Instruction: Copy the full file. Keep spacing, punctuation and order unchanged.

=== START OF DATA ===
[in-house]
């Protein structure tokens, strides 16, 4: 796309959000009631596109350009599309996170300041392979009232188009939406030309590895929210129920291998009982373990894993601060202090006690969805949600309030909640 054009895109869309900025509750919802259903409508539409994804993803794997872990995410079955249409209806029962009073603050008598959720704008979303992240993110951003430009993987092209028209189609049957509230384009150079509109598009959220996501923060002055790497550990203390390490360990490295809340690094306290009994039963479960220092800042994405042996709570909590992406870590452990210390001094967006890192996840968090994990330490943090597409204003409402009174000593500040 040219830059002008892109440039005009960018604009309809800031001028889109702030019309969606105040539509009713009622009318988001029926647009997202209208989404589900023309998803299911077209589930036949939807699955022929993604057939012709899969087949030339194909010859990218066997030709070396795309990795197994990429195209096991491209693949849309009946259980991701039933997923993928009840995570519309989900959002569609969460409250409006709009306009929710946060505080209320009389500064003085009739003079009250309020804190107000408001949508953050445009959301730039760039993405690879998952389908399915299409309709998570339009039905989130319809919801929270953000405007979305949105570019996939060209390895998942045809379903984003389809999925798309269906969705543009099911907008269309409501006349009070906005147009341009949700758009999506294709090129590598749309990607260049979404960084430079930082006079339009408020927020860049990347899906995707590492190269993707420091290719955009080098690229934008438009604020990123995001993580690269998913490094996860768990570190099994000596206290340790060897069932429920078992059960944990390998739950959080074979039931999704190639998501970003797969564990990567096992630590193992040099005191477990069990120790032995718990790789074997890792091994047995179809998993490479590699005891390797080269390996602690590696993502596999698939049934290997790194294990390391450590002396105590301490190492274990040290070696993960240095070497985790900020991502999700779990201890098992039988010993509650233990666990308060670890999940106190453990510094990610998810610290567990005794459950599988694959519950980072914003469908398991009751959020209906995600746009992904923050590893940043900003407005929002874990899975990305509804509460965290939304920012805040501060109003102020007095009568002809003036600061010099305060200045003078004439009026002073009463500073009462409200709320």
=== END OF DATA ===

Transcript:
[in-house]
């Protein structure tokens, strides 16, 4: 796309959000009631596109350009599309996170300041392979009232188009939406030309590895929210129920291998009982373990894993601060202090006690969805949600309030909640 054009895109869309900025509750919802259903409508539409994804993803794997872990995410079955249409209806029962009073603050008598959720704008979303992240993110951003430009993987092209028209189609049957509230384009150079509109598009959220996501923060002055790497550990203390390490360990490295809340690094306290009994039963479960220092800042994405042996709570909590992406870590452990210390001094967006890192996840968090994990330490943090597409204003409402009174000593500040 040219830059002008892109440039005009960018604009309809800031001028889109702030019309969606105040539509009713009622009318988001029926647009997202209208989404589900023309998803299911077209589930036949939807699955022929993604057939012709899969087949030339194909010859990218066997030709070396795309990795197994990429195209096991491209693949849309009946259980991701039933997923993928009840995570519309989900959002569609969460409250409006709009306009929710946060505080209320009389500064003085009739003079009250309020804190107000408001949508953050445009959301730039760039993405690879998952389908399915299409309709998570339009039905989130319809919801929270953000405007979305949105570019996939060209390895998942045809379903984003389809999925798309269906969705543009099911907008269309409501006349009070906005147009341009949700758009999506294709090129590598749309990607260049979404960084430079930082006079339009408020927020860049990347899906995707590492190269993707420091290719955009080098690229934008438009604020990123995001993580690269998913490094996860768990570190099994000596206290340790060897069932429920078992059960944990390998739950959080074979039931999704190639998501970003797969564990990567096992630590193992040099005191477990069990120790032995718990790789074997890792091994047995179809998993490479590699005891390797080269390996602690590696993502596999698939049934290997790194294990390391450590002396105590301490190492274990040290070696993960240095070497985790900020991502999700779990201890098992039988010993509650233990666990308060670890999940106190453990510094990610998810610290567990005794459950599988694959519950980072914003469908398991009751959020209906995600746009992904923050590893940043900003407005929002874990899975990305509804509460965290939304920012805040501060109003102020007095009568002809003036600061010099305060200045003078004439009026002073009463500073009462409200709320």